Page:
The work of early anti-racist intellectuals highlighted how race data could be used to promote understanding of communities and advance their well-being. At the inception of harmful racial statistics, prominent Black scholars such as W.E.B. Du Bois (1898, 1903) and Ida B. Wells (1895) offered powerful counter-narratives by pointing to the ways opportunities were blocked for Black people, the poor services and lack of adequate healthcare as well as the racial violence they faced. In other words, they highlighted how systemic biases, failures, and barriers that Black communities and individuals experienced significantly affected their outcomes.

Through a deeper and more intimate understanding of the experiences of Black migrants to Philadelphia, Du Bois’ (1899) work humanized their struggles and gave context to the numbers. By centering the experiences of Black people and using a strength-based lens, Du Bois and sympathetic social reformers attempted to advance racial equality and inspire greater investments in Black communities, organizations, and Black-owned businesses.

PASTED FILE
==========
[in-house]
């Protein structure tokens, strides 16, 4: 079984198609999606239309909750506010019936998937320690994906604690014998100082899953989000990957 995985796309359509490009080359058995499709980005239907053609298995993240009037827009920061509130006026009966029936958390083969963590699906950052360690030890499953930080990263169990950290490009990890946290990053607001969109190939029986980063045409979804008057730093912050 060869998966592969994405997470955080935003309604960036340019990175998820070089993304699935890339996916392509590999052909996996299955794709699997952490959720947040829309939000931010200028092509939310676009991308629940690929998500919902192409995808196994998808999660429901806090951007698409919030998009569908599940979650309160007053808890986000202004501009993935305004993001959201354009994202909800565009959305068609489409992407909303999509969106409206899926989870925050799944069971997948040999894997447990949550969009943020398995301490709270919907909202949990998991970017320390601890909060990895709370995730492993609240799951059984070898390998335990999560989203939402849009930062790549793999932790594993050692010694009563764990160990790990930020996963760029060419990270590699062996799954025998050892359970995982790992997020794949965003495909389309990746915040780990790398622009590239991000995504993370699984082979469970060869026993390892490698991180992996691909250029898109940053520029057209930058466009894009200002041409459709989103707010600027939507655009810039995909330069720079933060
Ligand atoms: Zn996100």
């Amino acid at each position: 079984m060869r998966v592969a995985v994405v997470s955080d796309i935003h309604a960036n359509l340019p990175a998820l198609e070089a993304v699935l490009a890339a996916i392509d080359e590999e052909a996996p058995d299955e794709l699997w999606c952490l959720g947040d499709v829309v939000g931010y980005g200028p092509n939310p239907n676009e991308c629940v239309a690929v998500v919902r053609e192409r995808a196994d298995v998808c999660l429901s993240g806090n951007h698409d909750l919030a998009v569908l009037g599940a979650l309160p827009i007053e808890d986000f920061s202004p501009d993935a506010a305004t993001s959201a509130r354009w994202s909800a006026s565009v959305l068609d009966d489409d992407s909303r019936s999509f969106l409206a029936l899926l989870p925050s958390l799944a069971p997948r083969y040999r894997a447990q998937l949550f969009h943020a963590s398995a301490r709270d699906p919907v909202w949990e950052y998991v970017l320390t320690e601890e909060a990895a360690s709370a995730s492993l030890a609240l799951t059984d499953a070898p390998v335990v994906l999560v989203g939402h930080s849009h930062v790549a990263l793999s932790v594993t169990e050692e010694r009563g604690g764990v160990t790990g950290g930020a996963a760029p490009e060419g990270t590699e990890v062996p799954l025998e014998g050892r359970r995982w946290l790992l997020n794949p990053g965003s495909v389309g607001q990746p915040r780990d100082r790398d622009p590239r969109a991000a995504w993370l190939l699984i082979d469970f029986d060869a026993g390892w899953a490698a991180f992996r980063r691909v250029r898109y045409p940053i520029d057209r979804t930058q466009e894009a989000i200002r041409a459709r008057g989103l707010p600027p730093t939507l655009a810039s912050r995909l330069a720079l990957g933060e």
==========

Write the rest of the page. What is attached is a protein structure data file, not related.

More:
Since then, much work has been done and successes demonstrated to build on best practices in the use of race-based data to address community safety issues and better support historically marginalized communities. Experiences in other jurisdictions that have had longer histories and greater experience with race data in criminal justice, such as the United States and the United Kingdom, suggest that the fears and concerns of opposition to such collection have not borne out.

In Canada, the First Nations Information Governance Centre has actively led the way to develop data sovereignty and governance models to empower Indigenous communities through data. The Black Health Equity Working Group has also developed a community-centred framework for data governance to advance the health and well-being of Black communities (EGAP, 2021).

We can no longer afford to operate blind to the inequitable impacts of the criminal justice system. We need better data to understand its effectiveness and fair treatment for all communities, inform meaningful solutions, and develop targeted programs and services to better support people. Finally, transparency, openness, and accountability would help to build trust and legitimacy in a system that is able to demonstrate it is willing to learn and respond to the needs of a complex society.

Advancing justice podcast: Interview with Dr. Mai Phan

For the transcript of the conversation, visit the podcast page.


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Criminal justice system


Calls are growing more urgent for public sector organizations to systematically collect, analyze, and report race-based data to better understand and address issues in policing, court decisions, and incarceration experiences in Canada.